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Not intolerant to special diets

Many restaurants are adding gluten-free options to menus

Pizza chef Kirsten Lamb showed a gluten-free pizza fresh from the oven at Peace o’ Pie in Allston. Pizza chef Kirsten Lamb showed a gluten-free pizza fresh from the oven at Peace o’ Pie in Allston.
By Julie Balise
Globe Correspondent / May 15, 2010

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About two years ago, Carla Pallotta’s best friend discovered that he had celiac disease.

The diagnosis, which meant that he would no longer be able to eat foods containing gluten, presented an opportunity for Pallotta, a chef and co-owner of the North End’s Nebo Restaurant, to stretch her culinary skills.

“He was so disappointed, and I said, ‘You know something, I’m going to make something gluten-free for you,’ ’’ said Pallotta, who used trial and error to adjust her own recipes for chicken Milanese, eggplant timballo, and a fried seafood platter for her friend, before deciding to roll out a gluten-free menu at her restaurant.

Last July, Nebo unveiled a new gluten-free menu complete with six pastas, chicken, seafood, and more than 20 varieties of pizza, joining the slew of restaurants across the country that are adapting their menus with gluten-free options, including big chains such as Uno Chicago Grill and PF Chang’s China Bistro.

These eateries cater not only to the 1 percent of the nation’s population who suffer from celiac disease — an inherited autoimmune disease that requires a lifelong diet free of gluten from wheat, barley, rye, oats, and spelt — but also those who have other gluten sensitivities and people who want to go gluten-free for other reasons.

“Restaurateurs are very much in touch with their guests,’’ said Peter Christie, president and chief executive officer of the Massachusetts Restaurant Association. “As more and more people are becoming aware that they have gluten intolerance, restaurants are responding with gluten-free items in order to accommodate their guests.’’

Among them, Boston-based Uno Chicago Grill first unveiled a gluten-free menu in 2006 at its 165 locations, according to Rick Hendrie, senior vice president of marketing. It has since grown to include more than 20 items, ranging from lemon basil salmon to tropical fruit freezers.

Legal Sea Foods’ menu has a section for children, offering cod fish sticks, half-steamed lobster, and bunless hamburgers and cheeseburgers. And Boylston Street’s Mexican eatery Cactus Club this month added a gluten-free menu with about 15 items, according to the restaurant’s director Joe Sousa, in response to increased demand.

“It’s a big commercial niche now and it’s growing,’’ said Melinda Dennis, a nutrition coordinator at Beth Israel Deaconess Medical Center’s Celiac Center, who was diagnosed with celiac disease 20 years ago and has noticed a shift toward more restaurants offering gluten-free options. “It was really hard in the beginning. Now it’s just delightful.’’

Cambodian and French restaurant Elephant Walk in Boston, Cambridge, and Waltham, introduced its gluten-free menu in 2004, after a year of carefully assessing each item’s ingredients and nutritional value, said executive chef and co-owner Nadsa de Monteiro.

The menu now has 10 gluten-free entrees at dinner and seven at lunch. Five gluten-free salads and a few soups and starters are also available, as well as a gluten-free Sunday brunch menu.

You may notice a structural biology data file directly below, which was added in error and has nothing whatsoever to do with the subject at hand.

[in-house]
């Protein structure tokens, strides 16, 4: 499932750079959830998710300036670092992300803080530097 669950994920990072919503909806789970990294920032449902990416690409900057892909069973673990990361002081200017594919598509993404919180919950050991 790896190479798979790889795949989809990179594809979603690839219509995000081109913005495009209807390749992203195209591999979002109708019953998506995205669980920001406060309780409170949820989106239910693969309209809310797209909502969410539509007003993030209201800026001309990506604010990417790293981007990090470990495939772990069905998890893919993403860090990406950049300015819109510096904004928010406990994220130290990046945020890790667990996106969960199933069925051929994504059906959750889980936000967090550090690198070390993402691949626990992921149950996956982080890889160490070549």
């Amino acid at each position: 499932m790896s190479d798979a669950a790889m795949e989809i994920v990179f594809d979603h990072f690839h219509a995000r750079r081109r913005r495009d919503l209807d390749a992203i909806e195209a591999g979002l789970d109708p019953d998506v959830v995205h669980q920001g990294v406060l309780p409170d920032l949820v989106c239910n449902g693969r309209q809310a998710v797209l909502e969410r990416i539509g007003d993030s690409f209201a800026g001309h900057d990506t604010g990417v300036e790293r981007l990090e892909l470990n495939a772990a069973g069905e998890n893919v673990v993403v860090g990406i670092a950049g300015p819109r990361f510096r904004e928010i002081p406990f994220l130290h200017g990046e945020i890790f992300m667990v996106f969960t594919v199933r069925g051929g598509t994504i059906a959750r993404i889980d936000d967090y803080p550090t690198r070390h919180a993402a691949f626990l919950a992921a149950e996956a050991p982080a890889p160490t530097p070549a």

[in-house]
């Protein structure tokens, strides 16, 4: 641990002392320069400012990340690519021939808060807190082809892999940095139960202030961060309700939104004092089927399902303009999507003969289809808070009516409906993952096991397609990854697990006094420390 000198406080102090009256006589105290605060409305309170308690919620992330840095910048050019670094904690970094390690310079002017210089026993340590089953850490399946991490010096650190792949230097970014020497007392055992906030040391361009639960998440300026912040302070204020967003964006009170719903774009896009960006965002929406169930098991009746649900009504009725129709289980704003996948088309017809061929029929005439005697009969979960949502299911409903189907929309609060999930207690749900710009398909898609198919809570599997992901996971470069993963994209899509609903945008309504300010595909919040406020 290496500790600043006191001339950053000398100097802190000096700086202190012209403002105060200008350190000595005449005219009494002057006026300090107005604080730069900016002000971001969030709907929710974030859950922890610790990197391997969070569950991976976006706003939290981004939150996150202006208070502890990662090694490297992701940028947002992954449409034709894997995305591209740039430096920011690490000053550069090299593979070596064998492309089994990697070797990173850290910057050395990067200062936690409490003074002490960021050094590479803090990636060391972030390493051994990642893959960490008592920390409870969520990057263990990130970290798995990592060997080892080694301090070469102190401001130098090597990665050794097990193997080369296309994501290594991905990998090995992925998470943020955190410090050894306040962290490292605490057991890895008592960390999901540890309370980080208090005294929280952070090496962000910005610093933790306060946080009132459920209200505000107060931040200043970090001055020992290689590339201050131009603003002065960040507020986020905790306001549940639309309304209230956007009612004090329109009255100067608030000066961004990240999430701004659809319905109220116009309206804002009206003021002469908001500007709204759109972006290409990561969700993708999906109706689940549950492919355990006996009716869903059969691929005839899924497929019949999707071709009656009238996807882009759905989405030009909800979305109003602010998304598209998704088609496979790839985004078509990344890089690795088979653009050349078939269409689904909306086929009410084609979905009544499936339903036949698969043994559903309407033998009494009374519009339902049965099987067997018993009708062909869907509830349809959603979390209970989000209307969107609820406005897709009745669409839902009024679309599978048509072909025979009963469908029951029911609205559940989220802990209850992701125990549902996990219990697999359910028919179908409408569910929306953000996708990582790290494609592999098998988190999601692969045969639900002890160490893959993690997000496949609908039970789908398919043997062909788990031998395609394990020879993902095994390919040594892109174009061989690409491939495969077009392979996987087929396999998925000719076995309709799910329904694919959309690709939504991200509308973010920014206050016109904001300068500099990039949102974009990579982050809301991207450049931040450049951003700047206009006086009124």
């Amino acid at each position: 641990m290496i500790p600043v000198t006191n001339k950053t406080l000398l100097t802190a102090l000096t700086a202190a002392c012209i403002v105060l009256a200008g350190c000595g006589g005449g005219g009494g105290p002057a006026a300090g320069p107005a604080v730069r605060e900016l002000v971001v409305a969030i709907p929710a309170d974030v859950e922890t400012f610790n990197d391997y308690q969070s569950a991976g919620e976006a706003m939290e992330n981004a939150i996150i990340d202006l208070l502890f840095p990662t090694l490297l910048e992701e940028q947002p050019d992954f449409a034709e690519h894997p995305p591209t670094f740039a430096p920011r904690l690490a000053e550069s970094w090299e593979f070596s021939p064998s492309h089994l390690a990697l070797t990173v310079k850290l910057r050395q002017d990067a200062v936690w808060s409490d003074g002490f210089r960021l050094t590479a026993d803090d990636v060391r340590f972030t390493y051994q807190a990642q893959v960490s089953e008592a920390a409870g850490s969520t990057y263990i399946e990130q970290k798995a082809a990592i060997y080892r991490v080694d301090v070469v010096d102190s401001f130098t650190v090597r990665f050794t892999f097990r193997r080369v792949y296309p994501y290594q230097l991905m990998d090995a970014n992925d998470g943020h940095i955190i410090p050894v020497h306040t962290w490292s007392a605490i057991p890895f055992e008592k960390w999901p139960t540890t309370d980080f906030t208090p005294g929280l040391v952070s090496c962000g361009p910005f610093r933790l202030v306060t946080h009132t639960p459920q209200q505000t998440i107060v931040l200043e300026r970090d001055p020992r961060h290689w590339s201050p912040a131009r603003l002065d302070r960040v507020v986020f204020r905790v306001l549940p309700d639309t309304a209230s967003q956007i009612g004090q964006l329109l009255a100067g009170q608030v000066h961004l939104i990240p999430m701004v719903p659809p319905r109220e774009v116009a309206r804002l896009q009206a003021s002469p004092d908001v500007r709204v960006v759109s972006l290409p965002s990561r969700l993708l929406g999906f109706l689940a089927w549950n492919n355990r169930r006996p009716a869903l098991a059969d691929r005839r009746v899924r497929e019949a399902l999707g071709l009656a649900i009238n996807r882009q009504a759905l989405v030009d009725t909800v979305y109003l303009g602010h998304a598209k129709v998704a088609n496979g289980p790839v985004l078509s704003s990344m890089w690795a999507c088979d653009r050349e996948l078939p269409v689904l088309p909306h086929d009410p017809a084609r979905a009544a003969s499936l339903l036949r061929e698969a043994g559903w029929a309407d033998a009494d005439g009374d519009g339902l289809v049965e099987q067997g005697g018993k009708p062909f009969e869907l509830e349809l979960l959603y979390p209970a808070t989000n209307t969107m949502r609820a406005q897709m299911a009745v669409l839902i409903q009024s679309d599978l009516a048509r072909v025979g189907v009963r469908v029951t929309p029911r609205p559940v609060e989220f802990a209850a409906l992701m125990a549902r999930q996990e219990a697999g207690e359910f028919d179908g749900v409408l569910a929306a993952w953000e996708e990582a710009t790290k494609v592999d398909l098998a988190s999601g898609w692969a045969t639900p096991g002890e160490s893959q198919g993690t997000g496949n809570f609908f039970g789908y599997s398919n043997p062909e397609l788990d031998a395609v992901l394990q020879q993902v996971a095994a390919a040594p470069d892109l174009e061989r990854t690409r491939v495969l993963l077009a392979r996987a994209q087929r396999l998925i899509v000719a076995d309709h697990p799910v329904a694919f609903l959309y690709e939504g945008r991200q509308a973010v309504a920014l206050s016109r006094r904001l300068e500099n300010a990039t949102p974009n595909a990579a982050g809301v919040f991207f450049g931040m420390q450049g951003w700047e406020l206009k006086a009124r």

De Monteiro said patrons who avoid gluten have been very appreciative of the menu. “I’ve never seen a happier group of people to see a real menu,’’ she said. “They felt like they were treated like human beings.’’

At Peace o’ Pie, gluten-free pizzas are served every Thursday during “Gluten-Free Night.’’ The Allston vegan restaurant, which opened in October, said it has since served a growing number of gluten-free pies, according to owner and chef Miguel Danielson. Sometimes, he said, they sell out within the first two hours.

Patrons may order any of the restaurant’s specialty pies in a gluten-free form — as long as they do not contain gluten ingredients such as artificial chicken strips or bacon — or stick to a traditional vegan offering. Danielson said one of the most popular choices is “The Fresh,’’ which features vegan pesto and cheese, broccoli, roasted garlic, and onion.

All the dough for the gluten-free crusts is made during off-hours to prevent cross-contamination, he said, and separate pans and mixing materials are also used. Additionally, a special oven and chef are designated for all a given evening’s gluten-free dough, he said.

“We have to go to great lengths in order to do it and we want to do it right or not at all,’’ Danielson said.

In fact, it’s the time-consuming — and sometimes costly — efforts by the restaurants to prevent cross-contamination that have caused some of them to increase prices on their menus’ gluten-free items. Pizzas at Peace o’ Pie, for example, are available in only one size and cost patrons $2 more than regular offerings.

Stone Hearth Pizza, which has shops in Belmont, Needham, and Cambridge, has 19 gluten-free offerings that include appetizers, salad, pizza, pasta, and dessert. Gluten-free menu items cost an additional $2.

But not every restaurant charges extra for gluten-free offerings. At South End Chinese restaurant Myers & Chang, the menu’s gluten-free items cost the same as their conventional counterparts. Co-owners Joanne Chang and Christopher Myers have also included nut-free, shellfish-free, and vegetarian menus since opening in 2007.

“From the first day we opened, we decided we want to make ourselves available to people with various food allergies,’’ Chang said.